5 things editors must do when moving to 'content'

Making the jump from journalism content can be tough, especially when you’re accustomed to letting your editorial judgment lead the way. For reporters and writers ready to cross over, a gentle shift in your point of view is key.

1. Know your goals, set your KPIs, and get the brass on board

Sure, they say content is king. But you what’s really king? Conversions. Chances are, if you’re tasked with starting a brand-backed publication, some executive somewhere wants to know where this pays out. And there’s the rub.

Editors—bless their pure hearts—want to create quality content that serves the audience first. They look at publishing KPIs like page views, time on page, bounce rate and, if you have a good analytics partner, scroll rate and scroll speed. But the executive team wants to know that every dollar sees a return.

Brand publications (or their editors) have failed simply because the editor didn’t understand that at the end of the day, their efforts would be tracked back to sales. Or, conversely, the executives didn’t understand how long it takes to build credibility with an audience before trying to sell them stuff (if at all.)

So, get everybody on the same page from the get-go. Bring your editorial, sales, and marketing teams together to establish KPIs. Divvy up which teams will be responsible for what KPIs and establish how they’ll work together. Then, make sure the executive team signs on to your joint roadmap and review your progress regularly with the people signing the checks.

After all, when the brass isn’t happy, nobody’s happy.  

2. Create reader personas, then check your editorial hunches against them

Marketers create personas all the time. Editors don’t. But when you’re running a company publication, it’s part of a bigger funnel. (See section 1.) That means your readers should fall within whatever demographic set your employer is courting.

To do that, create reader personas, then brainstorm stories that might appeal to them. When news breaks, ask yourself what it means to those segments, then write a take that matters to them. Your publishing metrics will tell you whether you’re hitting the mark. And your marketing metrics will pay out down the road.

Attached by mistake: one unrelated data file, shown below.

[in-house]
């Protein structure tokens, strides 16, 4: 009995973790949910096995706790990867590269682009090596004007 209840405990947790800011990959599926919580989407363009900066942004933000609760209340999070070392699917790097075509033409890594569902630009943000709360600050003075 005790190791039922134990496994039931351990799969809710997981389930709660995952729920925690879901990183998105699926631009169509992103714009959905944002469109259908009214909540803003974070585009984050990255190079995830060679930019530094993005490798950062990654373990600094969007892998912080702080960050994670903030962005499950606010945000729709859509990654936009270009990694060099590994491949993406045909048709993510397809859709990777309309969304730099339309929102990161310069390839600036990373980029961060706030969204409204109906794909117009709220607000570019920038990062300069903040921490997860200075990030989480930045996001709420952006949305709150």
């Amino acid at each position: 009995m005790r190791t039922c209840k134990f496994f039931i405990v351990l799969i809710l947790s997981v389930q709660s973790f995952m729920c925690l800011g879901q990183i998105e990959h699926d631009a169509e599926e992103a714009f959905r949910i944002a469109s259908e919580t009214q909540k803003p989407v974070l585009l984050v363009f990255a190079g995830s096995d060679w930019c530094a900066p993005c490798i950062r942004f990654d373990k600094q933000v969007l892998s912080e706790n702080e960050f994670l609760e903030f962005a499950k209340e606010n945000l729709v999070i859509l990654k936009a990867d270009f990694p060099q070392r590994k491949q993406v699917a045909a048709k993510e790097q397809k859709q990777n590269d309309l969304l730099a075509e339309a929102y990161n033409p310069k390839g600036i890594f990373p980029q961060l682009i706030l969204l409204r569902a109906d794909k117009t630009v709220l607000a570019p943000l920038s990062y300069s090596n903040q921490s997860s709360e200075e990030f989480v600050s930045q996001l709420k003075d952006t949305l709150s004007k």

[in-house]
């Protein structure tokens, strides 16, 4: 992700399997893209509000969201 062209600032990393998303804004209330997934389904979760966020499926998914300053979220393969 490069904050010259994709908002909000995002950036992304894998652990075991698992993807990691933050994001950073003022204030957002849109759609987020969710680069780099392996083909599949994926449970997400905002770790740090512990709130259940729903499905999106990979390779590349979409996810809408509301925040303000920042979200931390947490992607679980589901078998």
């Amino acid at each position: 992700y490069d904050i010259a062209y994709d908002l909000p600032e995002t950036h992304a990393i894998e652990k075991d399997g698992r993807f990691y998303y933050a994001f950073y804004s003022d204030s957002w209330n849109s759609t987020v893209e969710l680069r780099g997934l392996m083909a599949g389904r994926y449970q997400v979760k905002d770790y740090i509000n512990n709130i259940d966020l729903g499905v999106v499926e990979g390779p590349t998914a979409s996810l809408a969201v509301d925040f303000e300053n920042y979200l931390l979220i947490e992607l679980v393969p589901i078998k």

3. Understand the balance between quality and regularity

Too often, companies put the marketing team in charge of a blog and call it content. But that blog falls to the bottom of their to-do list, and their efforts are rushed, shallow, and sporadic. That’s why marketing teams hire editors—creating content isn’t a side job.

On the other hand, editors who make the jump from a publishing company often have grand ambitions. To strike the right balance between quality and regularity, you must first take stock of your resources. You may want to publish daily, but do you have the staff to do it? Or would you rather focus on two well-written features every month? Is your ambition to create a video series? Or host a podcast? Whatever you decide, create a schedule and stick with it.

“Creating content is nobody’s side hustle. When it falls to the bottom of someone’s to-do list, their efforts are rushed, shallow and sporadic.”

4. Build a well-oiled machine

Publications run smoothly and quickly because newsrooms are well-oiled machines with myriad staffers each playing their role: reporter, copy editor, managing editor, editor-in-chief. Chances are, your organization doesn’t have the budget to hire a full staff from the get-go. But you’ll still need to make some key hires.

Most likely, you’ll be filling the role of the assigning and managing editor, as well as a regular contributor. Your first order of business will be to assemble a bench of competent freelance writers.  

While you’re elbows deep in managing budgets and deadlines, hire an outside partner to make sure you’re not overlooking anything vital. Editorial consultants, for example, can help craft a broader editorial vision, point out additional editorial opportunities, and guide your editor in developing a full-scale publication. Meanwhile, full-scale agencies can help you execute larger projects. Projects that will ultimately sit in your portfolio, come review time.

5. Give the brass their say

Finally, make sure your stakeholders contribute at the right time. Too often, well-meaning editors wait until they have something polished and ready to read. But if there’s a red flag to be thrown, it’s best to know before you assign out the story. Furnishing a story budget before the final draft can be a good way to know from the outset if you’re going to run up against any guardrails.  

You may also like...

Get Content

Great content marketing should be substantial, creative, entertaining and trusted. It’s a high bar that too few marketers have the time or resources to jump.

Contact Us